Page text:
The two main concerns with smoked meats are 1) temperature and 2) potentially harmful chemicals released from grilling.

As mentioned above, the meat should be cooked or reheated to “steaming hot” at 165°F/75°C in order to destroy any possible bacteria.

If the turkey was grilled, using hot coals and/or a flame to cook quickly at a high temperature, then it is best to eat only small amounts, especially for mothers in their third trimester.

Grilling produces the chemical compound Polycyclic Aromatic Hydrocarbons (PAH) which are thought to likely be carcinogenic (source: ATSDR).

This doesn’t mean you should avoid it completely, but it’s an individual choice of how much smoked or grilled meat you want to eat during pregnancy.

There’s a lot more on this in our article on smoked and grilled meats.

Can Pregnant Women Eat Turkey Hot Dogs?

Turkey hot dogs are a commonly touted “health swap” for their beef counterparts.

Many packages instruct you to cook until the turkey frankfurter is warmed through, but during pregnancy, just “warmed” isn’t enough.

Turkey dogs can be safely enjoyed during pregnancy so long as they are cooked to the familiar temperature of 165°F/75°C and served when “steaming hot.” (source: FDA).

Our article on hot dogs covers everything you want to know about hot dogs, including nitrate information and tips on the best cooking methods and times to ensure you safely enjoy your turkey dogs.

Turkey Bacon in a frying pan

Can I Eat Turkey Bacon When Pregnant?

Similar to turkey hot dogs, turkey bacon is considered a healthier alternative to pork bacon for its lower fat content.

With and without nitrites, cured, and ready-to-heat, all these varieties of turkey bacon can be safe to eat during pregnancy provided they’ve been cooked thoroughly and served hot.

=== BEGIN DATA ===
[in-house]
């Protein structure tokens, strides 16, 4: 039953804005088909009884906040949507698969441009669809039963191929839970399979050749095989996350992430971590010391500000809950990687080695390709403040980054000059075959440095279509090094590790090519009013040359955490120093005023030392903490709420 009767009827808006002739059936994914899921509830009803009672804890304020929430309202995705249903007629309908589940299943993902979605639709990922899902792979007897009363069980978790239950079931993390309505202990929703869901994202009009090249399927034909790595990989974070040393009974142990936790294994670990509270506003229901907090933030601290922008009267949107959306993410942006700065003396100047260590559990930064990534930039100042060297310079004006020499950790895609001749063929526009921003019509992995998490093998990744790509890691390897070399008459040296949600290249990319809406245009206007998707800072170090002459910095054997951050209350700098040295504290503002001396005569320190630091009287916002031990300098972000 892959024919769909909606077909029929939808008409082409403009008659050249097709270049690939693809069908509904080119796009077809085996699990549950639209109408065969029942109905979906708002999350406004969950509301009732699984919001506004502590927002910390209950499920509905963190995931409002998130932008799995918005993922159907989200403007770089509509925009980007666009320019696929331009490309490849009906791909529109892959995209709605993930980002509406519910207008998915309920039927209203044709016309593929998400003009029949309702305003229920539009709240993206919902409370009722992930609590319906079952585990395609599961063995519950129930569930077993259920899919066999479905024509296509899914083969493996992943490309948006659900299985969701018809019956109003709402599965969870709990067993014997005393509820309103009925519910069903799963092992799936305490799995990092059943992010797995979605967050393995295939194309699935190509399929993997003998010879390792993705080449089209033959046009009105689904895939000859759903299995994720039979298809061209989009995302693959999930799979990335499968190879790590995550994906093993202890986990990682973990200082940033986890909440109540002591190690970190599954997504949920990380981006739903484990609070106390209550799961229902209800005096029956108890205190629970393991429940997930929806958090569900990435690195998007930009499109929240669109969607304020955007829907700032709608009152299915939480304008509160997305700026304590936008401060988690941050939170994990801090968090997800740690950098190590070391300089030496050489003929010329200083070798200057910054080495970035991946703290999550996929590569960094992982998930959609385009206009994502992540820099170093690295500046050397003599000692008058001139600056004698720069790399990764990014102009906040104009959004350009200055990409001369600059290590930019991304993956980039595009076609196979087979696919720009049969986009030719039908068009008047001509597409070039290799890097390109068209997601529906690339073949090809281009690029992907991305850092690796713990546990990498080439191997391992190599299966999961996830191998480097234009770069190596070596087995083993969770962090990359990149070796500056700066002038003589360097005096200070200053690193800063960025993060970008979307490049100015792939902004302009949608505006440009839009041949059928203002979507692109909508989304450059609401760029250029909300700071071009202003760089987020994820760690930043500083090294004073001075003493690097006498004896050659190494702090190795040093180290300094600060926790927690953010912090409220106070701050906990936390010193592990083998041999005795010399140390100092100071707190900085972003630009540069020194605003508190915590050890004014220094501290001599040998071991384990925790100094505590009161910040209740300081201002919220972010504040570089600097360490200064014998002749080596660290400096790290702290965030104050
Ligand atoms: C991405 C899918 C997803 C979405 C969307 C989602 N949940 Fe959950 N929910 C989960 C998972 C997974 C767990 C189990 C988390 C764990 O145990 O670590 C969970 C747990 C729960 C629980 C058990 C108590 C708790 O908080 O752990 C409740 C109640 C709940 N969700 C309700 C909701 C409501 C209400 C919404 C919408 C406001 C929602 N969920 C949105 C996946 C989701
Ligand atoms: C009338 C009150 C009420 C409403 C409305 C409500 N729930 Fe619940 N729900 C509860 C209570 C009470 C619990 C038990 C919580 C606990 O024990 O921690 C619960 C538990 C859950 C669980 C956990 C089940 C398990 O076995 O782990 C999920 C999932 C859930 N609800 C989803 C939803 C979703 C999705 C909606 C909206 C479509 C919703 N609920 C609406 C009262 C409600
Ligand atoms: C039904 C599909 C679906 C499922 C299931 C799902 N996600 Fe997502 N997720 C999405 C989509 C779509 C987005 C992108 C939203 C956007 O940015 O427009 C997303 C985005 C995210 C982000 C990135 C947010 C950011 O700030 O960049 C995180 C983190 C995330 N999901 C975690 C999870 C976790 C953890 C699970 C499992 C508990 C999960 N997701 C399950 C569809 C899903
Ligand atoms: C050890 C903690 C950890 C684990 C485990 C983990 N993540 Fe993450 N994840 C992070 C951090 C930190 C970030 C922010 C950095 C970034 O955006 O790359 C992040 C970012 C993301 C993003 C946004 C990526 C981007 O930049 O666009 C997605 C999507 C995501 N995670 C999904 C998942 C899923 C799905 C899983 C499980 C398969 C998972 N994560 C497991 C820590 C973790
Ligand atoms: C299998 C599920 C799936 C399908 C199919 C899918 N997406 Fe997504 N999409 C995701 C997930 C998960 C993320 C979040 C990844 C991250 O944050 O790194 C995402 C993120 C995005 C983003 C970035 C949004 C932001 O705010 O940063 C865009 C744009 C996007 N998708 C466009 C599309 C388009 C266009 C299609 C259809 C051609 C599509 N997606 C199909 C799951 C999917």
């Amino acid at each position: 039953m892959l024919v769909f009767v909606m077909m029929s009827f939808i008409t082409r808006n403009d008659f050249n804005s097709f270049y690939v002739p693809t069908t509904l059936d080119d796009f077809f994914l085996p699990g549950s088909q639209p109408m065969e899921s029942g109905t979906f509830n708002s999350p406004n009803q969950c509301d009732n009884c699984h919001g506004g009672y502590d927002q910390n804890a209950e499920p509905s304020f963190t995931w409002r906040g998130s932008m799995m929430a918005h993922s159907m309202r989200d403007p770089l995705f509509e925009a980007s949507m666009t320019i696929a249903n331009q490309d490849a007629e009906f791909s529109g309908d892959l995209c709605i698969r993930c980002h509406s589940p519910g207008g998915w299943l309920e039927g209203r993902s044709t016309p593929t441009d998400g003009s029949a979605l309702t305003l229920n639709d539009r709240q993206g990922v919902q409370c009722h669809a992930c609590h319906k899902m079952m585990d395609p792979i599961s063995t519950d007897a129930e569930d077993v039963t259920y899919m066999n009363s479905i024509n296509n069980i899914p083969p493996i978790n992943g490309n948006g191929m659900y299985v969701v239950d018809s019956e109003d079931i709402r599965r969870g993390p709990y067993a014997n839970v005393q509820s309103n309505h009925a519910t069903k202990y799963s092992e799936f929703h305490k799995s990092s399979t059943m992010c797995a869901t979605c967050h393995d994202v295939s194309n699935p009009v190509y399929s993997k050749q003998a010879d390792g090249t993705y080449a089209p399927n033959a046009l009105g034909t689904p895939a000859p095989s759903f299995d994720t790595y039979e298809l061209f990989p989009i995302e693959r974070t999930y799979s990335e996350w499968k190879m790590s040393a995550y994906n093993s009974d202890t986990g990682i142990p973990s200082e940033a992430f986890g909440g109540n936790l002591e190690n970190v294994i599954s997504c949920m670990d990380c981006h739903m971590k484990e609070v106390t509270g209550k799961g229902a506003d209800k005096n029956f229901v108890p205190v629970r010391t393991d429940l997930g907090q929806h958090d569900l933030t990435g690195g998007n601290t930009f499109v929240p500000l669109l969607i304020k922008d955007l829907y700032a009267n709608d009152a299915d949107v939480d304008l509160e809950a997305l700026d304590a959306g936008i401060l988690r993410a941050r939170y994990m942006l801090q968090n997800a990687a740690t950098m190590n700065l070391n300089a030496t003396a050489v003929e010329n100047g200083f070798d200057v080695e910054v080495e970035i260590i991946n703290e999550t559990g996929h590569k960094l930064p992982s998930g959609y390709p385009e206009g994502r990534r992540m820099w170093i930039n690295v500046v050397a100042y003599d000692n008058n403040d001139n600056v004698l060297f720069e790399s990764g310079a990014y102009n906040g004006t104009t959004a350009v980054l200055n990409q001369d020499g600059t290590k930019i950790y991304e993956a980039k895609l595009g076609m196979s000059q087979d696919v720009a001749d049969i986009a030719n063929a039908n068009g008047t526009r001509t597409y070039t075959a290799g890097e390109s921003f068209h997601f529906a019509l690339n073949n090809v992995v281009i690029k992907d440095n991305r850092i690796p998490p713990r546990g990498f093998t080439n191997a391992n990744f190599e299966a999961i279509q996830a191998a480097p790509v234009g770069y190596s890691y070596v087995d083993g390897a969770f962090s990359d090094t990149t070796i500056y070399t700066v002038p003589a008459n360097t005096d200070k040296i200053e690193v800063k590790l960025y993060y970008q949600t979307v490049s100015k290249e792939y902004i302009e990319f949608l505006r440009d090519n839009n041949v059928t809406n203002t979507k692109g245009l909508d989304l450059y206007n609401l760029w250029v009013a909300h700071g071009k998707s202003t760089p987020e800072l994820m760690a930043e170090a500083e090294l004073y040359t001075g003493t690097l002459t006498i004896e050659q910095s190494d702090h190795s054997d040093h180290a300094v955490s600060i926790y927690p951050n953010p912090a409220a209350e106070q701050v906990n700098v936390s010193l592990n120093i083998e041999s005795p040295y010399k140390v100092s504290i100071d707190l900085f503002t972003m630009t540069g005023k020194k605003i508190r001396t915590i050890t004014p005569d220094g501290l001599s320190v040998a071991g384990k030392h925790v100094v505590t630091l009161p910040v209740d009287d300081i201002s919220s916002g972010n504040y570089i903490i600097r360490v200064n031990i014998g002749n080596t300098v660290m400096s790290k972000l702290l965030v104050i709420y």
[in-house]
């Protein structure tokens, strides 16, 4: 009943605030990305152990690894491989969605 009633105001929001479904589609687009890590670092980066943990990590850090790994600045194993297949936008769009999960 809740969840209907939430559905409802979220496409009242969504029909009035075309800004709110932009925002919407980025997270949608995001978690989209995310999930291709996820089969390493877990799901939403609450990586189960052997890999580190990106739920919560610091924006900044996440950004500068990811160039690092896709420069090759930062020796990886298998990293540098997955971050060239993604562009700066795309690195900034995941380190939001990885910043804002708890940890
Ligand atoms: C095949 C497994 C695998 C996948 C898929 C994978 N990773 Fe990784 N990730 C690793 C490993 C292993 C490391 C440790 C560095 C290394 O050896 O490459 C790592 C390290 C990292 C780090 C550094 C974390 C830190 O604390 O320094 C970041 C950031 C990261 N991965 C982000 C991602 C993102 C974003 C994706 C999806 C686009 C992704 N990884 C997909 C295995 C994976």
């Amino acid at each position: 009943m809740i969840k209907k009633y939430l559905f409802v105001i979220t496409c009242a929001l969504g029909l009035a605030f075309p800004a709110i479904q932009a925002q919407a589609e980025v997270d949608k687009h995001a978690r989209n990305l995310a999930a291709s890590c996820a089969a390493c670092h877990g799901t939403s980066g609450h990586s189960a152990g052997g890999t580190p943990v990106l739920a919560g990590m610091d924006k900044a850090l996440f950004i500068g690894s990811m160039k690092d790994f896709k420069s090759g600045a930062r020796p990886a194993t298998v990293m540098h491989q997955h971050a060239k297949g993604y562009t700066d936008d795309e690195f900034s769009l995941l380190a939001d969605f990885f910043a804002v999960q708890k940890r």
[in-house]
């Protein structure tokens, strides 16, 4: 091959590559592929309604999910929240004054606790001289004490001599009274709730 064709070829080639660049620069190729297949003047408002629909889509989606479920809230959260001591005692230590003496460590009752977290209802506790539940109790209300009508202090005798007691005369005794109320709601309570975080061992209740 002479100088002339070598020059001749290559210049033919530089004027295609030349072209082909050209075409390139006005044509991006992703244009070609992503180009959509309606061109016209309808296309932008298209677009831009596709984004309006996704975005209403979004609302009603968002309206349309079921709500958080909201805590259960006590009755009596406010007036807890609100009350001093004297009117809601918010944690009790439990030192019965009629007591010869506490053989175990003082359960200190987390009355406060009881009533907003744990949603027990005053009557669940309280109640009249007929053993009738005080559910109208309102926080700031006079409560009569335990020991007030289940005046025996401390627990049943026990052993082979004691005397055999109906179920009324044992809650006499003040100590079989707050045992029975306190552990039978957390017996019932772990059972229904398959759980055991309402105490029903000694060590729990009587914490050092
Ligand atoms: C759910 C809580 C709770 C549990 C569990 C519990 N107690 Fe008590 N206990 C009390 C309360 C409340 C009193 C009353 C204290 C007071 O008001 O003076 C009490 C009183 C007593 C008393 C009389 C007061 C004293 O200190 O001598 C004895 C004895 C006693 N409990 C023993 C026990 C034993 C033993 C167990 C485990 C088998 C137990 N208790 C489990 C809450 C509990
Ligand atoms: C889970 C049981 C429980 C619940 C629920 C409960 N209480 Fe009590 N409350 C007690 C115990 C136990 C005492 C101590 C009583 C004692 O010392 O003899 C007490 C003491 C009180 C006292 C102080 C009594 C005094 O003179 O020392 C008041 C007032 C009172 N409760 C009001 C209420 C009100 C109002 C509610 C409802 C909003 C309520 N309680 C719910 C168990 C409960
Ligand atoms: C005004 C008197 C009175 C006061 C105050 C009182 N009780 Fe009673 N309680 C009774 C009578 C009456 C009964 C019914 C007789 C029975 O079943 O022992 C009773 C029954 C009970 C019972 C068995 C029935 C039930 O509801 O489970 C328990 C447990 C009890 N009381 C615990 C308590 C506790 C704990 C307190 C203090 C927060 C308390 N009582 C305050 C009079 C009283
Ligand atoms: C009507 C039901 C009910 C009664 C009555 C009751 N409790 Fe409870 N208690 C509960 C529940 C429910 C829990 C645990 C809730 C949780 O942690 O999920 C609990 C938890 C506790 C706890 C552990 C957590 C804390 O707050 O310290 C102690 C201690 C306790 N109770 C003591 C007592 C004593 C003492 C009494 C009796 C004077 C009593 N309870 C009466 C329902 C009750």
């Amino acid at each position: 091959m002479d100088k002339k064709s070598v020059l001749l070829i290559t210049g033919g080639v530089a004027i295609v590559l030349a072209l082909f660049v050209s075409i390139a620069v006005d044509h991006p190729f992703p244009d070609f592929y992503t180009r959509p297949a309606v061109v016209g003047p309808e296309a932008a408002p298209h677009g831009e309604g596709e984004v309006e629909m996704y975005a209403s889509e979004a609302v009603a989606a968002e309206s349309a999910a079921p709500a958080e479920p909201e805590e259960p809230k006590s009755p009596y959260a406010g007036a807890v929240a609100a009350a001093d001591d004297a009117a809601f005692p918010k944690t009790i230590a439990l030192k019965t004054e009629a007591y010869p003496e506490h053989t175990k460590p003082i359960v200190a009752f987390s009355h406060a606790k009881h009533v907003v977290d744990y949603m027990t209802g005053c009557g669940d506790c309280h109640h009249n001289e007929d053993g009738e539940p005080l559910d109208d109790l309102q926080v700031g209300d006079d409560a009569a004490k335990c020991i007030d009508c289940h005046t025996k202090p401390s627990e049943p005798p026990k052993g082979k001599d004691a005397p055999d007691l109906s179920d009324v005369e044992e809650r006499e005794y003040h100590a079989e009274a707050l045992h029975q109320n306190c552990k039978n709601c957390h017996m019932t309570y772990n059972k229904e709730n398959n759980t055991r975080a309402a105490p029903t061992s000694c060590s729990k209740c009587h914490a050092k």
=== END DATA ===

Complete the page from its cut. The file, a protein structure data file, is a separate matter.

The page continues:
Turkey or not, cold bacon should be avoided. 

Read our in-depth discussion about healthy and safe ways to enjoy bacon – including turkey bacon – during pregnancy here.

Are Turkey Sausages Safe For Pregnant Women?

Sausage links, patties, and crumbled sausage are all ground turkey products.

Because turkey sausages are made from ground meat, pregnant women can safely eat them once the sausage has been cooked fully to 165°F/75°C in order to kill any bacteria.

We talk more about sausages and bacteria in this article.

Is Turkey Deli Meat or Turkey Lunch Meat Safe When Pregnant?

Deli meats or lunch meat, such as deli turkey, are popular for a quick and filling lunch sandwich but there’s a reason many countries recommend that pregnant women avoid turkey lunch meat or deli meat.

Between processing factories, being displayed in a deli counter, and eaten cold, deli meats have a high risk of being contaminated with Listeria (source: CDC).

The good news? Heat from cooking destroys Listeria, making “steaming hot” deli meats safe for pregnant women.

No matter what you call them, deli meat, lunch meat, or cold cuts, these foods should be heated to 165°F/75°C in order to destroy any bacteria.

Tip: Learn how long to reheat your leftovers in our article on deli meats.

Are Turkey Burgers or Ground Turkey Safe For Pregnant Women?

Turkey burgers, turkey meatballs, and other ground turkey products are often marketed as a “healthier” alternative to traditional beef-based products.

The main difference between turkey and beef ground meat is the fat content, where turkey is 50% lower in fat than the standard 80/20 ground beef (source: USDA).

However, regardless of fat content the principles of traditional ground meats still apply to turkey products.

Whether you’re chowing down on a turkey burger or tossing turkey meatballs in with marinara, make sure to cook until the inside of the product is at least 165°F to prevent foodborne illness (source: USDA).

Packaged, frozen ground turkey items may be pre-cooked, but should still be heated to (you guessed it!) 165°F/75°C to ensure you enjoy it safely.

All in all, pregnancy certainly doesn’t mean you need to give up your Thanksgiving staple (or next-day leftovers), even though poultry does carry risk for foodborne illness.

Taking care to heat all types of turkey thoroughly to 165°F/75°C can destroy bacteria, help prevent sickness, and keep you and baby happy and healthy.

This article has been reviewed and approved for publication in line with our editorial policy.

Samantha Broghammer, RD

Samantha Broghammer, RD is a Wisconsin-based registered dietitian and nutrition writer. In addition to contributing to Pregnancy Food Checker, she serves the mental health and wellness population as a clinical dietitian providing medical nutrition therapy to those of all ages, from toddlers through senior citizens.